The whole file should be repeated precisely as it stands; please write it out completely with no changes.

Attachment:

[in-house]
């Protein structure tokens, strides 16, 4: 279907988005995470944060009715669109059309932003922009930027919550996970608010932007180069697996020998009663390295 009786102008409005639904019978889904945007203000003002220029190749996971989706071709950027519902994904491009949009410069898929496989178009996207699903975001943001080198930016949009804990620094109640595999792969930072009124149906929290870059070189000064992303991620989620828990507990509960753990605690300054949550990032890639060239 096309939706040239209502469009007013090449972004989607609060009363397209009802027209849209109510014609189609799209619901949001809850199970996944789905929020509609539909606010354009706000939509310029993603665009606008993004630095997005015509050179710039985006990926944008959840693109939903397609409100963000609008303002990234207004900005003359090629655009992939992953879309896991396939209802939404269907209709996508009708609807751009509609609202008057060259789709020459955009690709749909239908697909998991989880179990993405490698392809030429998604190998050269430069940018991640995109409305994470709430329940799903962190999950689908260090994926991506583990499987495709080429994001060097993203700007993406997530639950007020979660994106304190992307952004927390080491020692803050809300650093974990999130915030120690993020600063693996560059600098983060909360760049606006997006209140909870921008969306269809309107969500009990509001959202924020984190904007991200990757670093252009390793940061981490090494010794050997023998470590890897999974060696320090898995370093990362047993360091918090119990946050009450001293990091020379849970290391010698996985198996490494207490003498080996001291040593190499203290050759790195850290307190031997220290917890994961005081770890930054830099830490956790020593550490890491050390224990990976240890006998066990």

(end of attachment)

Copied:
[in-house]
């Protein structure tokens, strides 16, 4: 279907988005995470944060009715669109059309932003922009930027919550996970608010932007180069697996020998009663390295 009786102008409005639904019978889904945007203000003002220029190749996971989706071709950027519902994904491009949009410069898929496989178009996207699903975001943001080198930016949009804990620094109640595999792969930072009124149906929290870059070189000064992303991620989620828990507990509960753990605690300054949550990032890639060239 096309939706040239209502469009007013090449972004989607609060009363397209009802027209849209109510014609189609799209619901949001809850199970996944789905929020509609539909606010354009706000939509310029993603665009606008993004630095997005015509050179710039985006990926944008959840693109939903397609409100963000609008303002990234207004900005003359090629655009992939992953879309896991396939209802939404269907209709996508009708609807751009509609609202008057060259789709020459955009690709749909239908697909998991989880179990993405490698392809030429998604190998050269430069940018991640995109409305994470709430329940799903962190999950689908260090994926991506583990499987495709080429994001060097993203700007993406997530639950007020979660994106304190992307952004927390080491020692803050809300650093974990999130915030120690993020600063693996560059600098983060909360760049606006997006209140909870921008969306269809309107969500009990509001959202924020984190904007991200990757670093252009390793940061981490090494010794050997023998470590890897999974060696320090898995370093990362047993360091918090119990946050009450001293990091020379849970290391010698996985198996490494207490003498080996001291040593190499203290050759790195850290307190031997220290917890994961005081770890930054830099830490956790020593550490890491050390224990990976240890006998066990």